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6. Ghee

Ghee is a deliciously nutty-tasting clarified butter that can cost $10 (or more) for a small jar. But it can be made almost entirely hands-off at home and for a lot less. In our version, we cook butter low and slow in the oven for a few hours before straining out the milk solids. The resulting product can be used in traditional South Asian cooking or as a more flavorful buttery substitute in any recipe that calls for simple clarified butter. It can also be used for high-heat applications such as frying and making popcorn. All it takes is 2 pounds of unsalted butter and time.

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7. Tortilla Chips

Few snacks are better than a basket of hot, freshly made, lightly salted, ultracrispy tortilla chips. So, why settle for store-bought, when it’s so easy to make them? Our technique takes just half an hour—plus, it allows you to use up leftover tortillas. And the oil it requires for frying can be strained and used again and again.  

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8. Whole-Grain Mustard

This indispensable condiment for sandwiches, glazes, sauces, and more packs a much bigger punch when you make it yourself. It comes together from ingredients you may already have, takes only 15 minutes, and yields 2 cups. We use a 1:1 ratio of milder yellow mustard seeds to spicier brown seeds. A little brown sugar tempers their bite while cider vinegar adds complexity. Letting the pureed mixture “ripen” on the counter for a few days allows bitter compounds to dissipate and spicy ones to develop. Refrigeration will halt these enzymatic reactions, so chill it once it reaches your desired heat level.

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9. Lemonade Concentrate

Bottled lemonade is refreshing, but it can also be cloyingly sweet and one note. For a drink with complex lemony flavor that can be customized for sweetness and intensity, we created a lemonade concentrate. We muddle zest with sugar and steep the mixture in hot water before adding lemon juice and a pinch of salt. Dilute the concentrate to make an entire pitcher or just one glass. And lemonade is just the beginning: This concentrate can also be incorporated into cocktails, combined with iced tea for an Arnold Palmer, or mixed with beer for a shandy.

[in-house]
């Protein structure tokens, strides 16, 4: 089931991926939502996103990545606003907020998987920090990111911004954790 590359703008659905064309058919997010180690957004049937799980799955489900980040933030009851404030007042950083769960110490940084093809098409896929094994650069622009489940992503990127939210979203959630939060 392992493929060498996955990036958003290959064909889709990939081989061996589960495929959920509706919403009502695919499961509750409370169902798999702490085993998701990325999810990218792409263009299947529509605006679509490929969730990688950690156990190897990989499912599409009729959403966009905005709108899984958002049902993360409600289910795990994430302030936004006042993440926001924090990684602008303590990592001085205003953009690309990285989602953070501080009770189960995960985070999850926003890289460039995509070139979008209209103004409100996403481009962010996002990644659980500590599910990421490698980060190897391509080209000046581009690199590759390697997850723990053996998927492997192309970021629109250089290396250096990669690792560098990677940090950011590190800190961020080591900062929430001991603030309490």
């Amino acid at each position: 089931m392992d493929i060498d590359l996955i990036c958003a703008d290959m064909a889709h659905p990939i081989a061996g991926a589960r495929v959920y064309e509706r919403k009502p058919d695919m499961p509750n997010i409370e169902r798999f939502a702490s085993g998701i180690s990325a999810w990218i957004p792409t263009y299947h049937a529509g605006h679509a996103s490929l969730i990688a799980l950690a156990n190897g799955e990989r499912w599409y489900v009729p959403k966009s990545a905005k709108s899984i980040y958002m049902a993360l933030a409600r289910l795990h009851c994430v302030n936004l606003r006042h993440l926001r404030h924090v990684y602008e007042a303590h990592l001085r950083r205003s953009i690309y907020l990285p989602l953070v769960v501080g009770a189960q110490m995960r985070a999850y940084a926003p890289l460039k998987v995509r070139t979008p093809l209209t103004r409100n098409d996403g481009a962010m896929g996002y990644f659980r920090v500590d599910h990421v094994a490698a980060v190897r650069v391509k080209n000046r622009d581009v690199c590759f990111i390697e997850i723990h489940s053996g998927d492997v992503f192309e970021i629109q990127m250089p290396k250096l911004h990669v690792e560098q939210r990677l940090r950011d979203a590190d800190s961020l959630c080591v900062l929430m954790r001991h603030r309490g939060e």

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10. Dark Chocolate Fudge Sauce

Supermarket fudge sauce gets the job done. But for a truly luxurious consistency and rich, chocolatey flavor, you need to pay a lot more money—or make one yourself. Fortunately, homemade fudge sauce is simple and easy, and you’re likely to have most of the ingredients already (milk, salt, sugar, butter, and vanilla, plus unsweetened chocolate and cocoa powder). Ours is perfect for spooning over fruit or ice cream or eating as a dip. You can also make it in flavored versions such as orange, spiced, or peanut butter.

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11. Homemade Grated Horseradish  

Prepared horseradish from the supermarket is certainly convenient, but if you’ve never experienced the wallop of the freshly made kind, grated from a whole root, you’re in for a real treat. And we know how to make its pungency last: Stir in vinegar in two different stages—during processing and after a 10-minute rest. Add your homemade horseradish to a cream sauce or to top pork or steak or stir some into mashed potatoes for a jazzed-up side.